So, while the answer to "How long will it take to recover from C-PTSD?" is wholly subjective and nearly impossible to answer, I want to share a proverbial kind of "map" of the journey that most trauma therapists will guide their clients through on their C-PTSD recovery "hike" and what "trail markers" of progress can be so you can decide for yourself if you're making progress and what "being done" with the hike looks like for you.

What Is Complex PTSD?

First, let's break down and define what complex post-traumatic stress disorder (C-PTSD) is so we can understand the complexity of the recovery journey.

Acknowledged by the World Health Organization's International Classification of Diseases, 11th Revision—a globally used diagnostic tool for epidemiology, health management, and clinical purposes—C-PTSD condenses the tangled, jagged aftermath of complex trauma into clear (but goodness knows not simple) diagnostic schema which center on three primary domains:

  • Affective dysregulation (aka an inability to emotionally regulate oneself) expressed through an extended presence of negative and distressed emotional states.
  • Persistent alterations in consciousness encompassing memory gaps, dissociation, and changes in self-perception.
  • Somatic and somatopsychic (aka relating to the body and mind) symptoms that signify profound alterations in physical experiences (e.g., chronic pain, gastrointestinal (GI) issues, body dysmorphic disorder, and more).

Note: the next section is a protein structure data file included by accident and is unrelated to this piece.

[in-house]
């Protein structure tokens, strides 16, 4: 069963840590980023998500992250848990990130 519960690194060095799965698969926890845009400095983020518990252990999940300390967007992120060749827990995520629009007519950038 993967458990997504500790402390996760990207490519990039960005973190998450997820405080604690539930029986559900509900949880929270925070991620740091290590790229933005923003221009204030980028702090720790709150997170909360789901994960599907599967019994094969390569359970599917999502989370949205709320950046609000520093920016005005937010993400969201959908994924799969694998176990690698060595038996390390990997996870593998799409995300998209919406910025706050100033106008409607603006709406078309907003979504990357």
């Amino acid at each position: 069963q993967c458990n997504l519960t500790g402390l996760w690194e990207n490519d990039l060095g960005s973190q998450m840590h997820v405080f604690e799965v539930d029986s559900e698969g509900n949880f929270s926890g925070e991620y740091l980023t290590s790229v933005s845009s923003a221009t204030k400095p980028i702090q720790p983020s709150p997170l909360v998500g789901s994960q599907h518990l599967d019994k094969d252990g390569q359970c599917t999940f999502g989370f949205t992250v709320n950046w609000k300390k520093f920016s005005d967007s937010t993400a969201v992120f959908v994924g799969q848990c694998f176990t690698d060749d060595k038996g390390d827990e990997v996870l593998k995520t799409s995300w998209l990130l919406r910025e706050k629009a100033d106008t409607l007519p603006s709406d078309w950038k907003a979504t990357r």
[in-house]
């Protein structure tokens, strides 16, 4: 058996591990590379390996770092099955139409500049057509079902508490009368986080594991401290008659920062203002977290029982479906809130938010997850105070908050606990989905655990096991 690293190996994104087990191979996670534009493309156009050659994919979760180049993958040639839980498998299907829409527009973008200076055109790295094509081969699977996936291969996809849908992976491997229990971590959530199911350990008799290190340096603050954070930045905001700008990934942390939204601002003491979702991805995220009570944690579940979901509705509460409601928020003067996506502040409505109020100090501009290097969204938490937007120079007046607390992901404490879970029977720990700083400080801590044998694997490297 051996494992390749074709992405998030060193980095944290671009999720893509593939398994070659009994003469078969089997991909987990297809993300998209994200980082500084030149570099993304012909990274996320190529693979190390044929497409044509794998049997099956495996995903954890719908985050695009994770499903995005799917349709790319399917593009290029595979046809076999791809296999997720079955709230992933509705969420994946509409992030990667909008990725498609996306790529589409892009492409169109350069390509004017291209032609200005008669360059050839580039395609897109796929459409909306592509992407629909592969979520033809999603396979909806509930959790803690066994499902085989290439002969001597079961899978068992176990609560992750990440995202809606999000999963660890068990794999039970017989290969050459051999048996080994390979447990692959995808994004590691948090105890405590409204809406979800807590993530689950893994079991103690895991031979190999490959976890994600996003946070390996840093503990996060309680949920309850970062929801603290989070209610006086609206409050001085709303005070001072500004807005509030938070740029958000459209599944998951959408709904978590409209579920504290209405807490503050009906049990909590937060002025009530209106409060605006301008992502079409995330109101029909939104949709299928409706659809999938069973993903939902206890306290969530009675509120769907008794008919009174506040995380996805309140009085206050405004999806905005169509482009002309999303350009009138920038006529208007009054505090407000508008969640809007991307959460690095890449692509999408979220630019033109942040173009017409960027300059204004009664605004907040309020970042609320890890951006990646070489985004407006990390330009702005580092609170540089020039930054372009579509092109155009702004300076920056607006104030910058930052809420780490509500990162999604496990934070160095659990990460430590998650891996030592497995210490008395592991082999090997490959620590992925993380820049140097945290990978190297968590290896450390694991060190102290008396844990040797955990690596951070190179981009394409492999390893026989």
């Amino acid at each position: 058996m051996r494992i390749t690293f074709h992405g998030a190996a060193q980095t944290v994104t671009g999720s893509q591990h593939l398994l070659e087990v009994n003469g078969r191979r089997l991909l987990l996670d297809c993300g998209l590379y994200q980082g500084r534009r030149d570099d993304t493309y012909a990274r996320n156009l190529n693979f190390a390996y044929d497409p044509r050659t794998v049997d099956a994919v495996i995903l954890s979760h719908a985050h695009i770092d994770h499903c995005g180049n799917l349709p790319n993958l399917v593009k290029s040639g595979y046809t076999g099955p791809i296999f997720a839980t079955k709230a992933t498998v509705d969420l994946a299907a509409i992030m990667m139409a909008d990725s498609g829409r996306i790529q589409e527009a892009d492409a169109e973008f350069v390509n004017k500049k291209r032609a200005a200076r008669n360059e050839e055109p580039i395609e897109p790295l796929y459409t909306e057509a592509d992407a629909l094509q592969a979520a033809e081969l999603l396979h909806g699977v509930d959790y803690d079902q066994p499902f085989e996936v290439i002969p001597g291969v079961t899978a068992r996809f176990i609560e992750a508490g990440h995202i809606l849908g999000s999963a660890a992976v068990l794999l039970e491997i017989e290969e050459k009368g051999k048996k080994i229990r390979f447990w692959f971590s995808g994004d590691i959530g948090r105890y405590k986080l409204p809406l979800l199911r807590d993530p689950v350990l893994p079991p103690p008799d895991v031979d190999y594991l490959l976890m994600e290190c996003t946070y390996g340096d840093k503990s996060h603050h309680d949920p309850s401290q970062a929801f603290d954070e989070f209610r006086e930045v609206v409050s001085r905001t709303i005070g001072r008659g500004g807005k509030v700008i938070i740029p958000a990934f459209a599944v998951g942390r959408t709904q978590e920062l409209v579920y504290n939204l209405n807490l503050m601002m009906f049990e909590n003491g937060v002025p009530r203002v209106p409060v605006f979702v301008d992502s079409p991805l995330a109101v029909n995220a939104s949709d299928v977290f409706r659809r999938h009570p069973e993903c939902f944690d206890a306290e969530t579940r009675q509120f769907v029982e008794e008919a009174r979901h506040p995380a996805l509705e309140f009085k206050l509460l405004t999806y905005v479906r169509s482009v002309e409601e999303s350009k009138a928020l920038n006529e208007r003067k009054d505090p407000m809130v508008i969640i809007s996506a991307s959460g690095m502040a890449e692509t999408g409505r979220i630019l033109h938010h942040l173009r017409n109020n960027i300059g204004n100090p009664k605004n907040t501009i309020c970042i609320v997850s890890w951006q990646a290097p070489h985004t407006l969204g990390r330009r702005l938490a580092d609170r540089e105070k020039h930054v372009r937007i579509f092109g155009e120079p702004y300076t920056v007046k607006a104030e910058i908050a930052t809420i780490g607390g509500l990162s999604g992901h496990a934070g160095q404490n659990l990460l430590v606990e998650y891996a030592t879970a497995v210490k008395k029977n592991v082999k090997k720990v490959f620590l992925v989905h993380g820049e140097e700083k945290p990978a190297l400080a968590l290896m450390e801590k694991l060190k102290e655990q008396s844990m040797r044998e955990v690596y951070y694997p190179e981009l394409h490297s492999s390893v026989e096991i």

Post-Traumatic Stress Disorder Essential Reads

On top of these primary schema, individuals dealing with C-PTSD may also experience pervasive maladaptive thoughts about themselves and others, leading to dysfunctional relationship patterns and isolation.

They may also experience an overwhelming sense of being defeated or trapped, intensified by feelings of guilt and shame.

Moreover, they may also deal with emotional turmoil, which often results in reckless or self-destructive behavior, providing temporary relief but causing long-term harm.

They can also struggle with rapid and intense changes in emotional reactivity, and difficulty managing emotional and physical stress responses are also prevalent, further complicating the diagnosis.

Another critical component of C-PTSD includes disturbances in self-organization, which may manifest as instability in goals, aspirations, values, or career directions.

Finally, performance in areas such as work, self-care, and leisure can be severely compromised, causing additional distress and disruption in daily life.

Really, the complexity of C-PTSD cannot be understated.

Why am I emphasizing this?

To showcase that it was never going to be an easy, one-mile loop around your favorite park.

It was always going to feel more like Mordor than an easy stroll.

The complexity and intensity of the symptoms that co-occur as part of this C-PTSD diagnosis mean that we've already graduated into the trek and long-haul hike territory if we choose to begin a healing journey from our C-PTSD symptoms.

It's so important to acknowledge this—that our journey will be long-haul versus short—given the very nature of what we're trying to recover from.

But it is a hike where there can be a proverbial kind of "end," despite how long it can be and despite the lack of exact knowledge about the timeline.


“Classification of Diseases.” World Health Organization. Accessed March 25, 2024.